What is Administrative Law?

What is Administrative Law?Administrative law refers to the body of law and legal work that encompasses government agencies. Government agencies implement these laws to perform government functions.

These agencies are responsible for creating, implementing, and enforcing various regulations. Administrative law covers all matters related to these activities.

Experienced attorneys at SBEMP (Slovak, Baron, Empey, Murphy, & Pinkney) law firm provide professional legal advice and services to clients in Palm Springs, Palm Desert, Rancho Mirage, Inland Empire, Orange County, San Diego, New Jersey, New York, and surrounding locations.


A Diverse Area of Law

Administrative law is a broad term that covers various types of law. An attorney practicing administrative law may never need to visit a courtroom. Conversely, another administrative lawyer may spend a significant part of their practice lodging legal documents and arguing cases in a formal setting.

Some administrative attorneys spend a vast majority of their time drafting documents, while others experience a lot of public interaction. Effectively, an administrative lawyer is a person who carries out government work or works with government regulations.


Where does administrative law come from?

Administrative law originates in a legislative body. These bodies are the US Congress at the federal level, state representatives at the state level, and local councils and county commissions. These organizations create law either directly or by forming an agency tasked with law creation.

After the legislative body creates the law or forms the agency, the agency is tasked with implementing the law or creating rules.


The Administrative Procedures Act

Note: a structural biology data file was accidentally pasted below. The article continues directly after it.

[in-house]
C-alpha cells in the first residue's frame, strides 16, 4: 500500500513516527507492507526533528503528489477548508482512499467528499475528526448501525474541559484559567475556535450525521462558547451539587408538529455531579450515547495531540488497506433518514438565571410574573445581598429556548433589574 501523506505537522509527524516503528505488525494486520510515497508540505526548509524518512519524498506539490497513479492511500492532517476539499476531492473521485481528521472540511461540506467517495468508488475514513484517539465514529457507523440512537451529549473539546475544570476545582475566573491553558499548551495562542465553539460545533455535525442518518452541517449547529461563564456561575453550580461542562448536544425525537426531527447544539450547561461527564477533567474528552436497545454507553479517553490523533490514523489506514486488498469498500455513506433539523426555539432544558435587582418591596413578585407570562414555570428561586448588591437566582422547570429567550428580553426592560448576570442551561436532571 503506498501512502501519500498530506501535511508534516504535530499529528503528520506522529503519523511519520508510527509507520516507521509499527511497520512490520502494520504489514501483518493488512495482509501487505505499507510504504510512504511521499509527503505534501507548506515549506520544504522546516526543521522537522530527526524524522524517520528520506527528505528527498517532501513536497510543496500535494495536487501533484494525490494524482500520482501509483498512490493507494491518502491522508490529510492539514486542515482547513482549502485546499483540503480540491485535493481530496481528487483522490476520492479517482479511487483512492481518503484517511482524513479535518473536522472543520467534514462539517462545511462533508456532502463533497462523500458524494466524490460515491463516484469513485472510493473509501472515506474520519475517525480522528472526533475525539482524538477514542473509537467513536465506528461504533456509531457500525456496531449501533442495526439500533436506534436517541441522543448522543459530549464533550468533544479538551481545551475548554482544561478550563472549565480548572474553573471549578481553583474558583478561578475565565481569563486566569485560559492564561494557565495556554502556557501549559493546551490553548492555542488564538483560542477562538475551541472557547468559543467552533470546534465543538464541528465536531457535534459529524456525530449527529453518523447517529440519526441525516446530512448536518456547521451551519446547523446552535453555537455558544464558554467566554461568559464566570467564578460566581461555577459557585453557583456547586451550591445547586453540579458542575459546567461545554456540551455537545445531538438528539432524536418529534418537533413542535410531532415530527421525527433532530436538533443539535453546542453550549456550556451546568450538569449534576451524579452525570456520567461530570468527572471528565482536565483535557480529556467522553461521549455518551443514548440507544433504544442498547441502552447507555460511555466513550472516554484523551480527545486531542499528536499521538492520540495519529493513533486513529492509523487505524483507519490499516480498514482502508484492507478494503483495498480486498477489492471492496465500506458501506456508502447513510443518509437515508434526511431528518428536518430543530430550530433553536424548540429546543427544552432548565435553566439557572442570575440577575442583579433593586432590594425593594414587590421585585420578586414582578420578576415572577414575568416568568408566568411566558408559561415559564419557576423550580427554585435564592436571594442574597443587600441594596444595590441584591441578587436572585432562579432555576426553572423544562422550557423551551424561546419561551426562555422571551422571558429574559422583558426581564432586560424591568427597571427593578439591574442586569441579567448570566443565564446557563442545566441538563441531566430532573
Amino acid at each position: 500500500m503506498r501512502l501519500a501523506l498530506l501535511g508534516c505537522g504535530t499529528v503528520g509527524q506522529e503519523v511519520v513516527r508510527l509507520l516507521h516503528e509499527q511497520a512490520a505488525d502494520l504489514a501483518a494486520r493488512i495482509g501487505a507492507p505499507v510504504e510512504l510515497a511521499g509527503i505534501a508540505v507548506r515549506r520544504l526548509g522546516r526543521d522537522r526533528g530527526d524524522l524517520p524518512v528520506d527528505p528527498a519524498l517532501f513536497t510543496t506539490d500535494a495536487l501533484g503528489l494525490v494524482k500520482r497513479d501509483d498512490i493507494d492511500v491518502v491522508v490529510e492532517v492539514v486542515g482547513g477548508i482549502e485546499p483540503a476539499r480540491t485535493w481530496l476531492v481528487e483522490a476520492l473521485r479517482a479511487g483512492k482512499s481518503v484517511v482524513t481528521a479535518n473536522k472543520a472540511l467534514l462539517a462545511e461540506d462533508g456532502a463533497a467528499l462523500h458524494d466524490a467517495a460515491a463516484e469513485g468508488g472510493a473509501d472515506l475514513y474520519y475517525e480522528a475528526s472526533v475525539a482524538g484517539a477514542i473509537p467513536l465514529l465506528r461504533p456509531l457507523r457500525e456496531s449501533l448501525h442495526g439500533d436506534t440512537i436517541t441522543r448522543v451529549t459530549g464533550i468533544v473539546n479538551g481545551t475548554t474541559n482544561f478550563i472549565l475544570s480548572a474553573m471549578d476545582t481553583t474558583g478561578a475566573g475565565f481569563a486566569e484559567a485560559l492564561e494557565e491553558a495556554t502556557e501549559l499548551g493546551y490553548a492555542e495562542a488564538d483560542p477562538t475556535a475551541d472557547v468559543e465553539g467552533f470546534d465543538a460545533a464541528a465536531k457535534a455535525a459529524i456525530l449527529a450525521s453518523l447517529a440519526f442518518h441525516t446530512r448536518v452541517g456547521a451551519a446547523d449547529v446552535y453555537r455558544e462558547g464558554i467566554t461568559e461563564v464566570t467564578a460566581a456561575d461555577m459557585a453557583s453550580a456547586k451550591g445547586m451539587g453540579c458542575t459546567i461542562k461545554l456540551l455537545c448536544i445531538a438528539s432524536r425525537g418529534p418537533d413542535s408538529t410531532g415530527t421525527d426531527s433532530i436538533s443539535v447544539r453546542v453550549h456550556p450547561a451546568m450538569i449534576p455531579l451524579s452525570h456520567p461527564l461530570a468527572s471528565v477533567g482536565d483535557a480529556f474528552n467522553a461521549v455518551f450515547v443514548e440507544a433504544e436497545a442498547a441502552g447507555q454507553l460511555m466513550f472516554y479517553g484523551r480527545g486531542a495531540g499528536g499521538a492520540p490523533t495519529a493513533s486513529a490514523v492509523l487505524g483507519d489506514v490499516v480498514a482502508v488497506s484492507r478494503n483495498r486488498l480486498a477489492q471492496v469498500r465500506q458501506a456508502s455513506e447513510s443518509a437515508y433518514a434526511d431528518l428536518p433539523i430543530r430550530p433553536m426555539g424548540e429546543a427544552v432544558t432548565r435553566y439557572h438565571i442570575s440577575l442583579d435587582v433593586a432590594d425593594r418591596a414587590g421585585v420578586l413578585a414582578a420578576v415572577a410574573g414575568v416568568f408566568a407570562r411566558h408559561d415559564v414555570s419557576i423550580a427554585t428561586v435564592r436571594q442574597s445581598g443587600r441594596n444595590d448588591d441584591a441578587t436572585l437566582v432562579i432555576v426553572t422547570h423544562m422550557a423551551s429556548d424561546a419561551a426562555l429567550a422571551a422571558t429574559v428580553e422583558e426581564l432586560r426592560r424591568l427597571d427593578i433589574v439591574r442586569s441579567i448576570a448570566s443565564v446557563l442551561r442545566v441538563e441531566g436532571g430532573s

The U.S. Administrative Procedures Act lays down rules and guidelines for the manner in which administrative agencies must function. The 1946 federal law comprises stringent procedures that administrative agencies must follow while carrying out their work.

The law aims to ensure that administrative agencies are transparent as well as accountable to the public. Lawmakers believe that people should be aware of the operations of the agencies. Furthermore, lawmakers believe that it is advantageous and desirable for the people to be able to provide input into the functioning of these agencies.


Who practices administrative law?

Working for the government

Administrative attorneys can be public as well as private lawyers. Public attorneys operate in a vast array of disciplines within a government agency. Private lawyers may also work for a government agency on a contract basis instead of as an employee, for instance, an attorney offering legal advice to a county sheriff’s department or a town council.


Working on behalf of private clients

Attorneys practice administrative law on behalf of private clients as well. For instance, they may offer assistance to a client in navigating administrative procedure to ensure that they successfully make a specific claim to an agency.

A salient and focused lawyer helping a client make an appeal before a state driver’s license appeal board to have their driver’s license reinstated is an appropriate example of attorneys practicing administrative law on behalf of clients.

They may assist a client in initiating formal court proceedings after the administrative remedies have been exhausted. Moreover, in cases on action to challenge the constitutionality of a law or the legislative authority for a rule or regulation, an administrative law attorney might represent a private client.

Skilled and prudent lawyers at the SBEMP law firm serve clients from Palm Springs, Palm Desert, Rancho Mirage, Inland Empire, Orange County, San Diego, New Jersey, New York, and nearby locations for a range of legal practice areas.

For more information or to request a consultation please contact the law offices of SBEMP (Slovak, Baron, Empey, Murphy & Pinkney) by clicking here. 

SBEMP LLP is a full service law firm with attorney offices in Palm Springs (Palm Desert, Inland Empire, Rancho Mirage), CA; Costa Mesa (Orange County), CA; San Diego, CA; Princeston, NJ; and New York, NY.

DISCLAIMER: This blog post does not constitute legal advice, and no attorney-client relationship is formed by reading it. This blog post may be considered ATTORNEY ADVERTISING in some states. Prior results do not guarantee a similar outcome. Additional facts or future developments may affect subjects contained within this blog post. Before acting or relying upon any information within this newsletter, seek the advice of an attorney

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